Little Cave Hero is a neo-retro treasure hunting game that’s full of humor and charm
Little Cave Hero is a game that borrows heavily from others, yet still manages to feel fresh and interesting. It sports the pixelated style of classic adventure and role-playing games, but with gameplay that resembles social-style treasure hunting games. And when you throw in a unique puzzle element and a snarky, self-referential sense of humor, you end up with a game that’s as funny as it is fun.
You play as the titular diminutive hero who is tasked with fixing up a once bustling village. And since there’s nothing left of the village, you’ve got a lot of work ahead of you. In order to earn the money and many of the supplies you’ll need you have to venture off into the caves to explore. There’s an occaisionally helpful grumpy old man to help you along and eventually you’ll even get a little pet monster named Lunch.
The story is light, but the game is still full of character. And this is due largely to the dialog. The grumpy old man, in particular, is hilarious, spouting off one liners and bizarre bits of dialog with regularity. But pretty much everyone you come across in the game is a goofy twist on a videogame cliche. It goes without saying that this is a game that doesn’t take itself too seriously.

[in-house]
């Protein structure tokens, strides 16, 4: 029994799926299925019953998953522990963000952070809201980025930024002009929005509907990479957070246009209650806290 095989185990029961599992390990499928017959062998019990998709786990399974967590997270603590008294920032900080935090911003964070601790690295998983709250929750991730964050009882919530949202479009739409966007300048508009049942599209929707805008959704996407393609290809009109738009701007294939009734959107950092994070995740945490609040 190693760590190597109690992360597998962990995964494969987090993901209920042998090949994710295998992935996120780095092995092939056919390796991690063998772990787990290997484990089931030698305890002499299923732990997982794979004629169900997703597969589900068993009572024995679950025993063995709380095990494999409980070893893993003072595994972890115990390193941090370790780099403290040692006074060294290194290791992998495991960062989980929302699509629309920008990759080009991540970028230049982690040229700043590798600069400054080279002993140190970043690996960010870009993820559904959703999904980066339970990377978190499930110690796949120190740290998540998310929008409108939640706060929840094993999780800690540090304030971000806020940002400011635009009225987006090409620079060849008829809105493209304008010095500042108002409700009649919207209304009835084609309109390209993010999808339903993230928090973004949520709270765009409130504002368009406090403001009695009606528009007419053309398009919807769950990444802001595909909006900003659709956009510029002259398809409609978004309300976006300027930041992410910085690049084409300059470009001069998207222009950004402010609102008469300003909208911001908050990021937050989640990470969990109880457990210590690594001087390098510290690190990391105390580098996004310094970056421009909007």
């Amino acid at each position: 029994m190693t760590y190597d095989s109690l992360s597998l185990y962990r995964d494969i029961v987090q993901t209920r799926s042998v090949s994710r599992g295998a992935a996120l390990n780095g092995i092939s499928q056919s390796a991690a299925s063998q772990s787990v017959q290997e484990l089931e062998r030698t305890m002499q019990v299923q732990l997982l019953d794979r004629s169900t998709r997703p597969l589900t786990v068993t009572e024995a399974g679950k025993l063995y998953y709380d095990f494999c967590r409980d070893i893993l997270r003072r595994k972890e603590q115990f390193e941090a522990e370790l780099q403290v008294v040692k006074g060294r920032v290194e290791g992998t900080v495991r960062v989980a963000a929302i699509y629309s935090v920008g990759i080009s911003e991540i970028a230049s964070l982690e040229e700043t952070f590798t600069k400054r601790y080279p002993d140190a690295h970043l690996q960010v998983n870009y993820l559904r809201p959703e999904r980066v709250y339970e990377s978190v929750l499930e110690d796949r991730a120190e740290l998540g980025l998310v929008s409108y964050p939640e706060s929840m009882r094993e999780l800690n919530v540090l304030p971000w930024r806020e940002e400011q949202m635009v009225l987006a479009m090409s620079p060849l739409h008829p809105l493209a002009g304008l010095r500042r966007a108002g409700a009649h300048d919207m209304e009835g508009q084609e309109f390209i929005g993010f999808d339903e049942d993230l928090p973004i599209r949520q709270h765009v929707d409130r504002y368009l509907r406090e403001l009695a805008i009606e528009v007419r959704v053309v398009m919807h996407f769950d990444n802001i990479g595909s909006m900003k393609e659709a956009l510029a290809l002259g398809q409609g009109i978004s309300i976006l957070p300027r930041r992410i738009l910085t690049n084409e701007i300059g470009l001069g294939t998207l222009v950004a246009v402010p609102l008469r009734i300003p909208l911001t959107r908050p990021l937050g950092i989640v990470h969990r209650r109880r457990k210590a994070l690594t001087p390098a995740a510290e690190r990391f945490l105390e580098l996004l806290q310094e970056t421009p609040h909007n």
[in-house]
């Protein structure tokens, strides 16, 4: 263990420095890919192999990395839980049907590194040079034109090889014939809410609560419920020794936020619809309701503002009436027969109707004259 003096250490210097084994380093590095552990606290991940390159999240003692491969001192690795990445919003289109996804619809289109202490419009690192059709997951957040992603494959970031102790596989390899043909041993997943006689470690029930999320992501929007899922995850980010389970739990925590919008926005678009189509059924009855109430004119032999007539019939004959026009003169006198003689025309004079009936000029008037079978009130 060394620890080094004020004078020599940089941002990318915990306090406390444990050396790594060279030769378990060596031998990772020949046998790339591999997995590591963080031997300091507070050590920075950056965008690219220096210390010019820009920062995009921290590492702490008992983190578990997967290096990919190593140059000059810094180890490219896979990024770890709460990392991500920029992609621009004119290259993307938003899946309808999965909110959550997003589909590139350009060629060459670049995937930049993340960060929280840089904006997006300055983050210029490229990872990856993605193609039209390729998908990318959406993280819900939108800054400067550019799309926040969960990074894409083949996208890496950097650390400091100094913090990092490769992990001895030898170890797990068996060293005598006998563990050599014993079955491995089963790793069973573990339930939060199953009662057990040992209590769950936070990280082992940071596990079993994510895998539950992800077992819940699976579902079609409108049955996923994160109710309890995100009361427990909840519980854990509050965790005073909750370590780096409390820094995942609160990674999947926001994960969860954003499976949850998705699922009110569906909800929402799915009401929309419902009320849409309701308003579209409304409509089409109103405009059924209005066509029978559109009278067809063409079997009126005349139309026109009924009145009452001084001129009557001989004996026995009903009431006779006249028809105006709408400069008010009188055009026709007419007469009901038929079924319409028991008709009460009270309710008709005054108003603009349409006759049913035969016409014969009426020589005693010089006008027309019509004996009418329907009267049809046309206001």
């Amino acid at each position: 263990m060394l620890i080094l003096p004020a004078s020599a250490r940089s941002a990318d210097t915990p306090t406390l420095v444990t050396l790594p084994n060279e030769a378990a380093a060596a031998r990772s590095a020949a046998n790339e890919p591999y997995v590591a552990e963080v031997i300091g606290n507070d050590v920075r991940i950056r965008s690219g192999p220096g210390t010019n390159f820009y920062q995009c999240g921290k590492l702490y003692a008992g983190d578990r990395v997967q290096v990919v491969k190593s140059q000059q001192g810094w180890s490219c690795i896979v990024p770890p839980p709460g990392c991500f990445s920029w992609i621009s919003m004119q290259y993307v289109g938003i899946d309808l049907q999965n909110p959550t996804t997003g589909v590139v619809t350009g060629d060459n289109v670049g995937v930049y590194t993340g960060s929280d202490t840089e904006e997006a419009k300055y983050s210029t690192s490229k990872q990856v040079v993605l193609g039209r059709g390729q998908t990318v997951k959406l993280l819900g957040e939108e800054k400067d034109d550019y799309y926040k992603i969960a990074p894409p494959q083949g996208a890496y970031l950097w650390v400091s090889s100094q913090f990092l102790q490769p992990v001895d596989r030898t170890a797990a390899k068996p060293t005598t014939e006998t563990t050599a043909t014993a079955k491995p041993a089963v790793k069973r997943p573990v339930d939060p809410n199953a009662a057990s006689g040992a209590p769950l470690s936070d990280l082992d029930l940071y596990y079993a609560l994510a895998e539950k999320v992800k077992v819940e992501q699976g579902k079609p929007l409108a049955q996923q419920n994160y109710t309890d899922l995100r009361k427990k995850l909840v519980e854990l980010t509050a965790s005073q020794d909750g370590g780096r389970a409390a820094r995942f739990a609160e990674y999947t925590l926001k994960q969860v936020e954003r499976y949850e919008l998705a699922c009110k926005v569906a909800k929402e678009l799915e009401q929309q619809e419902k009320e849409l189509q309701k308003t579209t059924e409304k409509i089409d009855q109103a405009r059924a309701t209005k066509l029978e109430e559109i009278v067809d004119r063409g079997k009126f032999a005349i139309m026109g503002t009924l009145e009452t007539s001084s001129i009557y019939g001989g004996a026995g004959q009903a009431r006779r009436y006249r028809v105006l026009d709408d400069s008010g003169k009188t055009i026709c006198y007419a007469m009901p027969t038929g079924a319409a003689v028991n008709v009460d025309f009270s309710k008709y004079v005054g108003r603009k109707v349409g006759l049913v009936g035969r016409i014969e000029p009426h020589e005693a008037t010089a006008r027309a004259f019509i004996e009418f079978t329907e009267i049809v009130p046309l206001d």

Exploring caves works in some ways like what you’ll find in a more traditional treasure hunting game on Facebook. That means that each cave is divided into squares and you’ll need to click on them to explore. But the goal isn’t necessarily to search every nook and cranny of the cave. At least not at first. Your initial goal is to find the quickest and most efficient way to your goal, which is usually a treasure chest of some sort.
You’ll need to deal with different types of debris, many of which require different tools to clear away, as well as obstacles like falling boulders, flying arrows, and giant slugs. Once you reach your destination you’ll be given a score and a reward depending on your performance, and then you can go back and re-explore, finding all of the goodies you missed the first time around. The whole scoring mechanic really gives the exploration a puzzle-game feel, since you have to think about each of your actions as opposed to just randomly clicking.
The money you earn exploring can then be invested into building up your new town. Each type of building has a purpose, whether it’s a farm that produces population-increasing food or a factory that can make a pickaxe to help you explore further. You can, of course, visit your friends’ towns as well and clean up debris to earn a bonus.
Aside from the character dialog, what really lends Little Cave Hero its character is its sense of style, which is decidedly retro. The game looks as if it could’ve been released on the Super Nintendo, and the art evokes much of what has pixel art such an enduring visual style. Each of the character sprites looks unique and distinct and even the music feels old-school, with victory tunes that makes you feel as though you’re in a Legend of Zelda game.
While the gameplay is fun, is does get a bit repetitive after some time, but Little Cave Hero more than makes up for this with sheer style and charm. You may be able to spot all kinds of influences while playing, but the overall experience feels decidedly different.